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Although famous for an unmatchable Mardi Gras festival and a remarkable blend of American, French, and African cultures, few people recognize Louisiana’s amazing camping potentials. You see, Louisiana is located in the Southeastern part of the United States of America. The Gulf of Mexico borders it in the south, Mississippi in the east, with Texas and Arkansas on the west and north.
As such, Louisiana is a prime destination for camping. One needs only to step outside of the major cities like New Orleans, Baton Rouge, and Alexandria to experience the full extent of the Sportsman’s Paradise. Louisiana is home to a host of captivating natural areas, cypress groves, tranquil bayous, beautiful beaches and relaxing coastal waters. Louisiana has a Natural Forest, 22 state parks, and about two dozen recreation areas.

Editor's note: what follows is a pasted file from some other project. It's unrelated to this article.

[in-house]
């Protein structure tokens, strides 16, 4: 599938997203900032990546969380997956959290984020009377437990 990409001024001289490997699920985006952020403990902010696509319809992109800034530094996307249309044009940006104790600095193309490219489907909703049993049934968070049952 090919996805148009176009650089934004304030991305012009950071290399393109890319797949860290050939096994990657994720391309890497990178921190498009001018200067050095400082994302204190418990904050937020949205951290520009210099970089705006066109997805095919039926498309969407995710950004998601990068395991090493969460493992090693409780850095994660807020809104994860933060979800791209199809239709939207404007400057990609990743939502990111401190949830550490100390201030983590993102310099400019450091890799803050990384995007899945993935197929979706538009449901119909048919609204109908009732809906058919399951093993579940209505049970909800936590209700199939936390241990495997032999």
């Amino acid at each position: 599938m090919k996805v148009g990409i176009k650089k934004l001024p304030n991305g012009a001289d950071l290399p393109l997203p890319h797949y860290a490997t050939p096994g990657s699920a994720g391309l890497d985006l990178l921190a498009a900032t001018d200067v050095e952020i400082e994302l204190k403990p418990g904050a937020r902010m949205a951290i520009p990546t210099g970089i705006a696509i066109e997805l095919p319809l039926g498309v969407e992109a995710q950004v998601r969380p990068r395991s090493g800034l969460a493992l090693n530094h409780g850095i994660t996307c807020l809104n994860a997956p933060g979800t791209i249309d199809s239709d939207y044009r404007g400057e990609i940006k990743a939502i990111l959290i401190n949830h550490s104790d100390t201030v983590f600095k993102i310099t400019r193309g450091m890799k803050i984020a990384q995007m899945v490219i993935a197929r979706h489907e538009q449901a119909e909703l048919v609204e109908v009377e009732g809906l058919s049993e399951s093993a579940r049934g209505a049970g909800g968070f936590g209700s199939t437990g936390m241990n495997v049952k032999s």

In short, Louisiana offers plenty of places to pitch your tent and enjoy a serene family pastime. Now, it may be challenging for you to select a campsite from the various amazing options that Louisiana offers. Hence, we take a look at the ten best campsites in Louisiana so you can make the best choice.
1. Cajun Campground
Located in Eunice, the Cajun Campground has been in business for over thirty years, serving locals and visitors alike. The campground occupies about forty acres of land, so there is plenty of space between campsites to guarantee your privacy and enough room for all the fun games you want to play. The Cajun Campground has 135 campsites, with a lot of full hook-ups. Complementing the campsites are five pavilions for group camping and seven cabins with bathrooms and kitchenettes. Amenities offered within the campground include nature trails, a playground, a swimming pool, a game room, fishing, putt-putt golf, and wireless high-speed internet.
2. Tunica Hills Campground